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You can also subscribe to CERIC's email list. Supported by the Foundation, CERIC is a charitable organization that advances education and research in career counselling and career development.

Frank G. Lawson

Frank G. Lawson

Founder and Chair (1959 – 1984)

 

The Counselling Foundation of Canada was created by Frank G. Lawson as a means to direct his personal philanthropy and promote the development of career counselling in Canada. As a young man, Frank was first introduced to counselling and mentorship through his involvement with the Toronto YMCA.


Then, as a prisoner of war in 1917-18, he made extensive use of the prison camp library, researching potential career paths, one of which was the financial industry. Upon returning to Canada, he joined a small bond firm which, in turn loaned him to the Victory Loan Committee. The Victory Loan Committee would be instrumental in leading Frank to found Moss, Lawson & Company, a brokerage firm, and to volunteer as the Secretary/Administrator of the Federation for Community Services, the forerunner of the United Way in Toronto.


Also significant during this period was his role as a founding member of the Board of Trade Club, a group of young men in business who gathered weekly for fellowship and self development. He would go on to help establish the Toronto Junior Board of Trade to provide the benefits of membership to the next generation of young leaders. The Toronto Junior Board of Trade became part of the Canadian and International Junior Chamber of Commerce movements, both organizations emphasizing the importance of self-development.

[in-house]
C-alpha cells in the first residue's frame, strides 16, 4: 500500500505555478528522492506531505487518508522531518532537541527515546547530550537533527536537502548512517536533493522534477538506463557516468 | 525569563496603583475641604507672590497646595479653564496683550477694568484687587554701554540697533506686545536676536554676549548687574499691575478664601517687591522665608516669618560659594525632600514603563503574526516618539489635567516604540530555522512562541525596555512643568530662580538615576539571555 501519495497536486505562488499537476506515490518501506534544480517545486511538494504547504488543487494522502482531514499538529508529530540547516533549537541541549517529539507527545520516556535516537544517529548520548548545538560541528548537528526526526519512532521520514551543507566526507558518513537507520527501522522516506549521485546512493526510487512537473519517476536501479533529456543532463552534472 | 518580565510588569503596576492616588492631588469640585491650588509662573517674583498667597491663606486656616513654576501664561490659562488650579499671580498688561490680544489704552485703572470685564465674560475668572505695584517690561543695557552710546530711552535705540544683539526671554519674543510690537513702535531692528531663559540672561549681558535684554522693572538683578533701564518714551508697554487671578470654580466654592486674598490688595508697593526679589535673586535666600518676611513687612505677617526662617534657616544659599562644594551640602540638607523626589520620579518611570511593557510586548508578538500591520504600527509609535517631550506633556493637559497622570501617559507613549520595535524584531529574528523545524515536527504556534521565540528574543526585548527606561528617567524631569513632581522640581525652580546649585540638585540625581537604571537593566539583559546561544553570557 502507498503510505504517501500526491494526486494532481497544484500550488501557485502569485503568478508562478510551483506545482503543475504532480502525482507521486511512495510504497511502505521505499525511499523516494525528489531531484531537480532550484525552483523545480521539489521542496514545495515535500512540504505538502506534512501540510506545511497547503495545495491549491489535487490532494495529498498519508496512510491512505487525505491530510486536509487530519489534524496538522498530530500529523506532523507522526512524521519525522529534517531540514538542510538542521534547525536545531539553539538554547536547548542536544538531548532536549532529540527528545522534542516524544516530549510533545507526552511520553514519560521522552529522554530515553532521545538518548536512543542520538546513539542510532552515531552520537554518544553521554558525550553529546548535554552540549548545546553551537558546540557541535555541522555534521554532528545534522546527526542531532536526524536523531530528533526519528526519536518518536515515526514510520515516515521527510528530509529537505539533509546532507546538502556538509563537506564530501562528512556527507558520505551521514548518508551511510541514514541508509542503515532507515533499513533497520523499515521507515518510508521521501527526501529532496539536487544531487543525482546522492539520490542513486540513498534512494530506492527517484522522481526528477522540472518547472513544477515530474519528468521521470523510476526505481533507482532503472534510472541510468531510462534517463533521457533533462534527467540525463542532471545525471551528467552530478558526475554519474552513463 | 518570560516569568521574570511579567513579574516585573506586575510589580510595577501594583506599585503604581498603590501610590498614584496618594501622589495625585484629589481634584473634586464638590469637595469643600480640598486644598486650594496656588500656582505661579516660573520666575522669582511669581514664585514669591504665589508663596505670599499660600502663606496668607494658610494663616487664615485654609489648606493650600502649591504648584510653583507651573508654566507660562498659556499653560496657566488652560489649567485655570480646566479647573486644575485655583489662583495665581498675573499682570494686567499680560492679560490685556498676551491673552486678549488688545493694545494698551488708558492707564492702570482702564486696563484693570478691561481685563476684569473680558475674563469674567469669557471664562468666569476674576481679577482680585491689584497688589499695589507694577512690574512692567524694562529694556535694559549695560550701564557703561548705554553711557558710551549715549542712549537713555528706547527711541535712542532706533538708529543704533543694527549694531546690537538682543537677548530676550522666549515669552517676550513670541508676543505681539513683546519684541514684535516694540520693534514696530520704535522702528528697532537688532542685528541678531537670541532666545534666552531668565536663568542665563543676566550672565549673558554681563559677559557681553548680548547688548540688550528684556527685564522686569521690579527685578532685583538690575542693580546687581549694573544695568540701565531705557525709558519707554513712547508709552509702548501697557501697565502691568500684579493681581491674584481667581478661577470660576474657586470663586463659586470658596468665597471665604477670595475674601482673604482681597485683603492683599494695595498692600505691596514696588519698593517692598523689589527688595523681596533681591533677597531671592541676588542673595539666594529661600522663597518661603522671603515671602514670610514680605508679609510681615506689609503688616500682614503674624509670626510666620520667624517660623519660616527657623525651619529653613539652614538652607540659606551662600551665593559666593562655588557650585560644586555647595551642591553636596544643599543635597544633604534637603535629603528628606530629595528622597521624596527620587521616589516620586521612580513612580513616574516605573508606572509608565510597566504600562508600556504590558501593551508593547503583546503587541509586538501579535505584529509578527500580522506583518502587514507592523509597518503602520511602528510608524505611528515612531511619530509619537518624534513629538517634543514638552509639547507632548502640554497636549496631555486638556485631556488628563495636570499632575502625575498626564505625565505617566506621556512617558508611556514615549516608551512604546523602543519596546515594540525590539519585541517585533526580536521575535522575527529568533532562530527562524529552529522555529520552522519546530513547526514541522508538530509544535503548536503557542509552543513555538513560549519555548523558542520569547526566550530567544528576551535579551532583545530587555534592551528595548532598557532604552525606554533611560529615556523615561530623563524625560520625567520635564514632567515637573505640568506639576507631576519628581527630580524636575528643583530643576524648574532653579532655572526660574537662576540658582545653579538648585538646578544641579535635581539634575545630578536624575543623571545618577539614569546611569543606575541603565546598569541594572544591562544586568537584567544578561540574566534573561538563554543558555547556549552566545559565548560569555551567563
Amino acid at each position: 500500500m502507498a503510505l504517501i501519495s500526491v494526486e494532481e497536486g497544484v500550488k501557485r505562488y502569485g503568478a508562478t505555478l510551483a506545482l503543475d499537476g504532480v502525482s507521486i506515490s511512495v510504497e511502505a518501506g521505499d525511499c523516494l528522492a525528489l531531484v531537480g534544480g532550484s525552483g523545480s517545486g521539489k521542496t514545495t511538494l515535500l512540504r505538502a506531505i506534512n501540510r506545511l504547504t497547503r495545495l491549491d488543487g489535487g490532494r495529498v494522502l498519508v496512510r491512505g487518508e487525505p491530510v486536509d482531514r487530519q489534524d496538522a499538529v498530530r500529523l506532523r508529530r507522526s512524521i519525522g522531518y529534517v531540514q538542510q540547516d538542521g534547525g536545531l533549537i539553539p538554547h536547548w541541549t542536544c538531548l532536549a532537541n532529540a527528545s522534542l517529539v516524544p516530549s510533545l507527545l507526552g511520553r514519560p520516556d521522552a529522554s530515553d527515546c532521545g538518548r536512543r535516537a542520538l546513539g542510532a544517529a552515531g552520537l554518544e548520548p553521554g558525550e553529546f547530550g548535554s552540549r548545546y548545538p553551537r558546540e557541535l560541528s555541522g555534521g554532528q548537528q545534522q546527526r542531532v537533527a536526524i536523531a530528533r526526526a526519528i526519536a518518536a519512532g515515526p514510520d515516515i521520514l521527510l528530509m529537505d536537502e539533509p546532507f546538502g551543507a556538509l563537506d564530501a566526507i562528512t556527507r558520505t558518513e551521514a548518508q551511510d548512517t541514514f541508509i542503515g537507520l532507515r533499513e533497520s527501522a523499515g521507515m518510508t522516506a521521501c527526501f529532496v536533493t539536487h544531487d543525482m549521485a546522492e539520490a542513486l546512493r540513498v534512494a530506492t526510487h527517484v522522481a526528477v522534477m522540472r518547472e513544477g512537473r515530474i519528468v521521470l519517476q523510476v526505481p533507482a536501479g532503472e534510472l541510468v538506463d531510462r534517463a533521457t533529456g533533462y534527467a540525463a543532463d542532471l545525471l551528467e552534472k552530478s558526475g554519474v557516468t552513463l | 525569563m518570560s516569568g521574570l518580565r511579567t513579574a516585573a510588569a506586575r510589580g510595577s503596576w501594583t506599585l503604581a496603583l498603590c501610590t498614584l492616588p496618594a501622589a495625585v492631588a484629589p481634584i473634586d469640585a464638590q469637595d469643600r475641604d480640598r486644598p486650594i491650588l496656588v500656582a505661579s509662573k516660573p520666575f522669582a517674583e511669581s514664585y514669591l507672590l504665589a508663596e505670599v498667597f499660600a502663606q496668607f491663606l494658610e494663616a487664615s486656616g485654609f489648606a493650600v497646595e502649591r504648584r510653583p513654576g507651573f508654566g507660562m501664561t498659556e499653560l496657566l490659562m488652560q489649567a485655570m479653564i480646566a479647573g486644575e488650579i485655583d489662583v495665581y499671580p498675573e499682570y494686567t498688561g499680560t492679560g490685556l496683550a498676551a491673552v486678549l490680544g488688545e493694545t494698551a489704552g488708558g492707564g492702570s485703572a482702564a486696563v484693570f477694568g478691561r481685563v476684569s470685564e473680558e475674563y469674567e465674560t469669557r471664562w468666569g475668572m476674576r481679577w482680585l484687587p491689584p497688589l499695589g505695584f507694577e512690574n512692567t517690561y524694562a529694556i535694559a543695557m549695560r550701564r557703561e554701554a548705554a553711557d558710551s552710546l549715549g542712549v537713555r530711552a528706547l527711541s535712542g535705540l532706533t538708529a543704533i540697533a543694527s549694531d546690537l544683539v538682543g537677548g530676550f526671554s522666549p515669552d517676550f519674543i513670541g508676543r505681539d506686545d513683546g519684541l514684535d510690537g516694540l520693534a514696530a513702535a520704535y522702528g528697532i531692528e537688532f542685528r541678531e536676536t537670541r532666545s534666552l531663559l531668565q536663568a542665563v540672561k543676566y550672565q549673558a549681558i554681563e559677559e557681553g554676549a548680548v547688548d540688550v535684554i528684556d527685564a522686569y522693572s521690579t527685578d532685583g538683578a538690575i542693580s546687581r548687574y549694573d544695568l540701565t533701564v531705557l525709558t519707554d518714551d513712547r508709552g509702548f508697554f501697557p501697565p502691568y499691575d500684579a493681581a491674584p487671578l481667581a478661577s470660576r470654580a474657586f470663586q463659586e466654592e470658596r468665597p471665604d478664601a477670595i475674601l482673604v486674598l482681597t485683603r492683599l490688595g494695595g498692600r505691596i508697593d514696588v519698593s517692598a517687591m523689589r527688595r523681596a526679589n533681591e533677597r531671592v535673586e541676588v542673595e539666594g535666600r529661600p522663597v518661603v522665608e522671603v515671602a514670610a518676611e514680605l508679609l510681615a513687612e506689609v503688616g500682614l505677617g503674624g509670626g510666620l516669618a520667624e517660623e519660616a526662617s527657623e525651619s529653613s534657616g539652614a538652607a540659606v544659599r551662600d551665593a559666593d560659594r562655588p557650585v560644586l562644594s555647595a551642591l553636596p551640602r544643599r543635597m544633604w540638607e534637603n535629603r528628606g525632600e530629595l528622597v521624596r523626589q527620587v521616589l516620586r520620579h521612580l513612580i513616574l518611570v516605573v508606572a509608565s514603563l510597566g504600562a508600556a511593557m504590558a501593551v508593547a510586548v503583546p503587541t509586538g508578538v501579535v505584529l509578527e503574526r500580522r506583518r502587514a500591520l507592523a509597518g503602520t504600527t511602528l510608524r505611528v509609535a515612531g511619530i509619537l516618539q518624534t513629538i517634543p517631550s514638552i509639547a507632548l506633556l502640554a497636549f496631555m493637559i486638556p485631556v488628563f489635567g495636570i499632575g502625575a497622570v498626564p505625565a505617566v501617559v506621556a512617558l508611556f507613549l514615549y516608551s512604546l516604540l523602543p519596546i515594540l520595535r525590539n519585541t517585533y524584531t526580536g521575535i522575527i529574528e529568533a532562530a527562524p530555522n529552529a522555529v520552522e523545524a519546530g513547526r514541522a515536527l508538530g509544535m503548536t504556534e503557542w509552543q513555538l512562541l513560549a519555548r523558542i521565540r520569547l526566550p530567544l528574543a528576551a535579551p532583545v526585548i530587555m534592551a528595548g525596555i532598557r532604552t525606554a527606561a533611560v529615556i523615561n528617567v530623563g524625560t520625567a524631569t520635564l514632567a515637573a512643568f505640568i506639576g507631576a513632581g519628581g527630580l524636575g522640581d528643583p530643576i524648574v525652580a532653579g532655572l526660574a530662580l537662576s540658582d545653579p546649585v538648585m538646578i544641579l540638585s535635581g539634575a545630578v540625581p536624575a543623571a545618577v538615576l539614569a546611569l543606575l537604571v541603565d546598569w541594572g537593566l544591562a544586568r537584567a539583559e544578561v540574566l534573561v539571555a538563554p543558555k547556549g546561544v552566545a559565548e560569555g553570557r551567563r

Mr. Lawson went on to serve as a Governor of the Toronto Stock Exchange, acted as Chairman of the Building Committee, responsible for the Toronto Stock Exchange building erected on Bay Street in Toronto (now the Design Exchange), and also served as Chairman of the Board of Governors. Throughout, he maintained his association with the YMCA, of which he was a member for over eighty of his ninety-two years.


It was his involvement as Chairman of the YMCA’s Counselling Service after the Second World War, then under the directorship of Dr. Gerald Cosgrave, that inspired Mr. Lawson to promote the importance of counselling. During his more than 20 years of involvement, over 20,000 persons were counselled by the YMCA service. The success of this service – not just with young people, but with people at any stage of their career – was critical in establishing the credibility of career counselling and helped sow the seeds of The Counselling Foundation of Canada.


In 1955, Frank Lawson retired from the brokerage firm he helped found and formally established The Counselling Foundation of Canada in 1959. The mandate was to assist organizations that were conducting counselling, as well as help universities broaden their programs to include the training of counselling psychologists. Mr. Lawson never sought recognition for his efforts or philanthropy, preferring to maintain an anonymous presence.He reluctantly accepted an Honorary Degree from York University because he thought by doing so he would bring recognition to and advance the field of career counselling.


At the time of his death in 1984, the bulk of Frank Lawson's estate was bequeathed to The Counselling Foundation of Canada, and the Foundation changed from a personal crusade to a well endowed foundation whose members include his children and grandchildren. The Foundation is managed by a Board of Directors which honours Frank Lawson's legacy of service and philanthropy through its adherence to his early goals and commitment. In addition to Mr. Lawson’s endowment of the Foundation, important gifts have also been received from of the estates of both Gerald Cosgrave and Elizabeth McTavish, the Foundation’s first two staff leaders,


Mr. Lawson was married to Janet (“Jessie”) Lawson (nee Ross) for 62 remarkable years. Together, they raised two daughters and a son, as well as playing doting grandparents to 10 grandchildren, all of whom share their passion for family, community, philanthropy and volunteerism.

 
The Counselling Foundation of Canada is proud to support CERIC and its programs: